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“What Were You Wearing?” exhibit attempts to eliminate myths surrounding sexual assault

A wall of “What Were You Wearing?” responses at the Cunz Hall on Nov. 27. Credit: Katie Hamilton | Arts & Life Director

Suggesting that women should dress differently won’t prevent sexual assault, but that doesn’t stop people from questioning what victims were wearing when they were assaulted. Now, an Ohio State student is trying to take down this outdated notion.

“For the first time survivors are answering the question ‘What were you wearing?’ on their own terms,” Noa Katz, a fourth-year in public health, said. “It is not somebody asking them to relive the trauma and blaming them for it, it is being asked in an effort to show that their sexual assault wasn’t about their clothes.”

The “What Were You Wearing” art exhibit, created by Katz and on display in Cunz Hall this week for #MeToo week, showcases 20 different recreations of outfits worn by sexual assault survivors at the time of their assault in an effort to eliminate the myth that a victim is created based off what they choose to wear.

“The idea of, ‘What were you wearing?’ as an acceptable response to somebody after they’ve been assaulted has been one of the most pervasive rape myths in our culture,” Katz said. “I’m hoping people are able to look at these clothes and understand that ending sexual violence isn’t as simple as asking someone to change their outfit.”

Katz posted an anonymous survey in October on social media asking Ohio State sexual assault survivors what they were wearing. She said she only expected to get around 10 responses, but received 80 in less than a month.

The amount of responses the survey received surprised Katz, who believes it speaks to how many people are experiencing this issue that she believes is a real problem on campus that hasn’t been handled well. The 20 outfit descriptions she chose will be displayed along with the clothing.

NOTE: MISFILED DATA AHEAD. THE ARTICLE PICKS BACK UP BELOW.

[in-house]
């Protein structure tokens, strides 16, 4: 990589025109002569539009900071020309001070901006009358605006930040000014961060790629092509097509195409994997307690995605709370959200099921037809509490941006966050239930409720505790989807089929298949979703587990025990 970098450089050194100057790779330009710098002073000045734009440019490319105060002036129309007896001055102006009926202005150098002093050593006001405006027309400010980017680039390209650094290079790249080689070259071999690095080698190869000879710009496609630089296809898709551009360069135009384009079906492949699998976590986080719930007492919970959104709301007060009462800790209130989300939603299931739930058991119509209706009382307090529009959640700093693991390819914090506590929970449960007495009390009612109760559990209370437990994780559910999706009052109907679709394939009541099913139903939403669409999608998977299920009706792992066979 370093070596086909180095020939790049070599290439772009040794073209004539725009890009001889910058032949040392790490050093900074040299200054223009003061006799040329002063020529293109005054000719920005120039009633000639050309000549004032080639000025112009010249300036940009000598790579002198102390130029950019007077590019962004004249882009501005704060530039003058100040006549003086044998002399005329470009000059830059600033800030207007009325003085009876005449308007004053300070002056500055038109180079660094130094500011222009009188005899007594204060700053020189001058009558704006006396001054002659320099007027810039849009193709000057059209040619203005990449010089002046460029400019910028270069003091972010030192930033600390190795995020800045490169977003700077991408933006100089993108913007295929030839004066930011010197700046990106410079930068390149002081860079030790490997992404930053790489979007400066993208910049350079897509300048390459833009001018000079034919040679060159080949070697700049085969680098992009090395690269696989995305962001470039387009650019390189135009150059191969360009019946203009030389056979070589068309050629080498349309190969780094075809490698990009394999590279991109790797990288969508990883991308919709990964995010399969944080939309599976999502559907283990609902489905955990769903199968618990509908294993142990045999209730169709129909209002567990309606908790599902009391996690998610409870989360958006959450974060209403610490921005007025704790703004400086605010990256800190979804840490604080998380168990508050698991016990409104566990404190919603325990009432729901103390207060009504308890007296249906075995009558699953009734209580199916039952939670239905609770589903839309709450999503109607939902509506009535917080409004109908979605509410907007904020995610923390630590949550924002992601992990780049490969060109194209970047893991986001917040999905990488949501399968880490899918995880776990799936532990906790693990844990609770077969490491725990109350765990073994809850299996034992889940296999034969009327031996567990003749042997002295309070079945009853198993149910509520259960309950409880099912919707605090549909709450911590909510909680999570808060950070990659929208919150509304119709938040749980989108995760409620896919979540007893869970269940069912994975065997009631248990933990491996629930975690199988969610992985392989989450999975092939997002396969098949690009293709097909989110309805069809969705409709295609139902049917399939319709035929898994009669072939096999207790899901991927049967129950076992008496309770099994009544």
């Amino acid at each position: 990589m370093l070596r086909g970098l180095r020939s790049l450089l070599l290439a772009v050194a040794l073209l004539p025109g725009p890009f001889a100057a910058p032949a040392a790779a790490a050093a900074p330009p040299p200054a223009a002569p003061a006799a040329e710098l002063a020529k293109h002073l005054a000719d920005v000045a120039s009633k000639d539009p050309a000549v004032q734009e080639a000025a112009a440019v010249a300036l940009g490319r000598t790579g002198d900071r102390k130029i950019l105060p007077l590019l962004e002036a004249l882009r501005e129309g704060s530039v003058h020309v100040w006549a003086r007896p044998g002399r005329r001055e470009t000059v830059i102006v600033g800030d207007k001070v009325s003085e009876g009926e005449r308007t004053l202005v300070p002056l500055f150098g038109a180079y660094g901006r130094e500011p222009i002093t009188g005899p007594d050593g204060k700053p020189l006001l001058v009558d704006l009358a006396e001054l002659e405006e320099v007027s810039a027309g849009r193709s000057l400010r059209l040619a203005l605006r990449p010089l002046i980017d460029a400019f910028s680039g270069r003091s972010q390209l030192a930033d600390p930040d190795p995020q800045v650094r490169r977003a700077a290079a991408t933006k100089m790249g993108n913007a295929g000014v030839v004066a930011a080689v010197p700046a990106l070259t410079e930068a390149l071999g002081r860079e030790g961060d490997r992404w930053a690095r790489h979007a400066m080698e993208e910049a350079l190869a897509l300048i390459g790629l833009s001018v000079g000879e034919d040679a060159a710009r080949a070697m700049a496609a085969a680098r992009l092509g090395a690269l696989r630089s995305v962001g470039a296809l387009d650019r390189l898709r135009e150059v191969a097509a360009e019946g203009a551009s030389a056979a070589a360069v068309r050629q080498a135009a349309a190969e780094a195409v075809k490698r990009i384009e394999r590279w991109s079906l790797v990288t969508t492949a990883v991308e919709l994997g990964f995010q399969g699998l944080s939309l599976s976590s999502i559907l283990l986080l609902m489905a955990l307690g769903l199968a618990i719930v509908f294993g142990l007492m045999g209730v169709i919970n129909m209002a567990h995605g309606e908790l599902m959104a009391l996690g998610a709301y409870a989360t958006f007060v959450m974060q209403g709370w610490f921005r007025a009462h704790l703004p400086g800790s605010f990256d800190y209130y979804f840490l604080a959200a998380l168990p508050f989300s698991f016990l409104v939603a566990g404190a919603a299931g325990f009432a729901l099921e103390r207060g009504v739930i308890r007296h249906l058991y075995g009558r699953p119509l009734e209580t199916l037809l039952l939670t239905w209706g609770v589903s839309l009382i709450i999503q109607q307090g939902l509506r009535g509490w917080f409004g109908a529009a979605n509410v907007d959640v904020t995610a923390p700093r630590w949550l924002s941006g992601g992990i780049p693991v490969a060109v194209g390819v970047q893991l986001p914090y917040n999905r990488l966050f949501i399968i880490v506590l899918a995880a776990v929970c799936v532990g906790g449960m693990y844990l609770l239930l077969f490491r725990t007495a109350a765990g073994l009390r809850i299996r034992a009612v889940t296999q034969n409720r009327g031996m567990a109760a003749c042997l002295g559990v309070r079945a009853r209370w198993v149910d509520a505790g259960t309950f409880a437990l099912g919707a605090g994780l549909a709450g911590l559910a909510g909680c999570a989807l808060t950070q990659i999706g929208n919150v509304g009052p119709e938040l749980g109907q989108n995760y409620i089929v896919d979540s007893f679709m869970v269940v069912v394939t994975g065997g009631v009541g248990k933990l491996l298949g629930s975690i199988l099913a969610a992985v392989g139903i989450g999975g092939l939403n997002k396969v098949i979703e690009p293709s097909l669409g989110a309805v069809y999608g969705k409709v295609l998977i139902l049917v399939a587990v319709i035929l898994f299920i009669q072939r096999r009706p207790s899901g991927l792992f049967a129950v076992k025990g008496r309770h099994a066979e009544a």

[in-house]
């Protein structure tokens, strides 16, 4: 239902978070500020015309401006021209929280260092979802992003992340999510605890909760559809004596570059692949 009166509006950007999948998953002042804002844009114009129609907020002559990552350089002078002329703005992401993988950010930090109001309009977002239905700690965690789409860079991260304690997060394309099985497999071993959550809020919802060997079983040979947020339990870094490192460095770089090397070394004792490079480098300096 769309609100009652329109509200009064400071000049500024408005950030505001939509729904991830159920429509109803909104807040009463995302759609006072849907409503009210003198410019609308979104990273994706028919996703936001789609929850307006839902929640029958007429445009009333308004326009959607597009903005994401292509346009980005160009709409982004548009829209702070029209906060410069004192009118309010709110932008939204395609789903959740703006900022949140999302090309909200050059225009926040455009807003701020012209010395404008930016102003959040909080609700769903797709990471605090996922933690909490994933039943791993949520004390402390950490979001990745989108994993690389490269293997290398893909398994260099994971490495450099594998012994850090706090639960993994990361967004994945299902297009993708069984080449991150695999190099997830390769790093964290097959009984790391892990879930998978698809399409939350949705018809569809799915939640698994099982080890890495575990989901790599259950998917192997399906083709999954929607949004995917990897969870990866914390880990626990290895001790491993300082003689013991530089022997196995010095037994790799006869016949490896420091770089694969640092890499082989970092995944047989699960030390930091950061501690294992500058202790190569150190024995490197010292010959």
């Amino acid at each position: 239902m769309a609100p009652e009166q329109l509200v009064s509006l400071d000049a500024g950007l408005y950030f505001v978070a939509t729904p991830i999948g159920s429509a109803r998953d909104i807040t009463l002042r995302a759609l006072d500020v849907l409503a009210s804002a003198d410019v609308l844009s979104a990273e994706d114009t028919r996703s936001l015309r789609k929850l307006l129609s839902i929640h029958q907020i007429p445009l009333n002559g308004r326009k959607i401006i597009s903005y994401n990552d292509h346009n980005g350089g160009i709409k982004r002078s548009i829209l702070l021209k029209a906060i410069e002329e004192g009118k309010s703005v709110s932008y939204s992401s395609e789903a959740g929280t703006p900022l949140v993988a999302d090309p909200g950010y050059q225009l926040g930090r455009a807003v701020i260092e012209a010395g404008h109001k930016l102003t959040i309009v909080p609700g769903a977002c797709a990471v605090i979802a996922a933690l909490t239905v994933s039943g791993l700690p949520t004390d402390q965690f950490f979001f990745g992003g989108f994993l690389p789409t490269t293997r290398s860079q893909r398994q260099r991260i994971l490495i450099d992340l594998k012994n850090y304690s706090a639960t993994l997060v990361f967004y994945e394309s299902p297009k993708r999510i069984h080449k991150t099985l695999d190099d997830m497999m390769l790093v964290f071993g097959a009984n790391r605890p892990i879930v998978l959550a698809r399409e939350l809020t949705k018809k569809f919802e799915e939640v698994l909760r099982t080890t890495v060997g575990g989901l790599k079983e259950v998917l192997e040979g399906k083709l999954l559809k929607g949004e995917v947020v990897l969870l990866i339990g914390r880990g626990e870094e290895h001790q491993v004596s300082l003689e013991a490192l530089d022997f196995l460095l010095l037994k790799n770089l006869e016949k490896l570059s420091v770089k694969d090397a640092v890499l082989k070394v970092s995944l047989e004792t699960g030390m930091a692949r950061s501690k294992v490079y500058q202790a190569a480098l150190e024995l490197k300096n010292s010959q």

“I think reading the words that people submitted and how differently so many people answered the same question is really important,” Katz said. “I think the answers can help us move away from victim-blaming and blaming people for where the assault happened or how it happened.”

One example from an Ohio State student at the exhibit said she was just trying to walk home.

“Shorts and a tank top. I was walking home from a friend’s place on the well-lit bike trail. It was a two-minute walk, I thought I was safe.”

Katz said picking the stories to display was the hardest part of creating the exhibit. She said she tried to select the outfits that would resonate most with students on a college campus, such as stories that mentioned dorms or Ohio State clothes.

When dealing with the stigma surrounding sexual assault of an intoxicated victim, Katz said she wanted to display stories that included intoxication even more to combat the idea that assault becomes the victim’s fault if they are intoxicated.

One such example at the exhibit read:”Shorts and a-shirt. He assaulted me while I was high in my friend’s basement.”

Katz said she isn’t the first to create an exhibit like this. The concept originated at Kansas University by Jennifer Brockman, whom Katz spoke with. She said she was excited by the idea of bringing this to Ohio State in the wake of the shutdown of the Sexual Civility and Empowerment unit.

Katz works as an advocate at the Sexaul Assault Response Network of Central Ohio, where she personally works with survivors by guiding them through the medical exam and reporting process. She said that the people she’s met while working there have made a huge impact on her and inspired her to recreate this exhibit at Ohio State.

In addition to being open all week at Cunz Hall, there will be a reception at 5 p.m. on Thursday, featuring student organization It’s On Us, which will be hosting a pledge drive.

SARNCO will provide confidential advocates who help viewers process their response to the program, as well as give additional resources if wanted, according to Jill Davis, SARNCO campus prevention coordinator.

Davis said the presence of the advocates allows people to speak freely and share their story in whichever way feels right for them without being concerned that anything they say will be reported to the university.

“We know this exhibit can invoke some strong emotions and some of those emotions can be of previous trauma or painful, so we want to make sure people feel like they have a place to share those emotional experiences and receive appropriate support,” she said.

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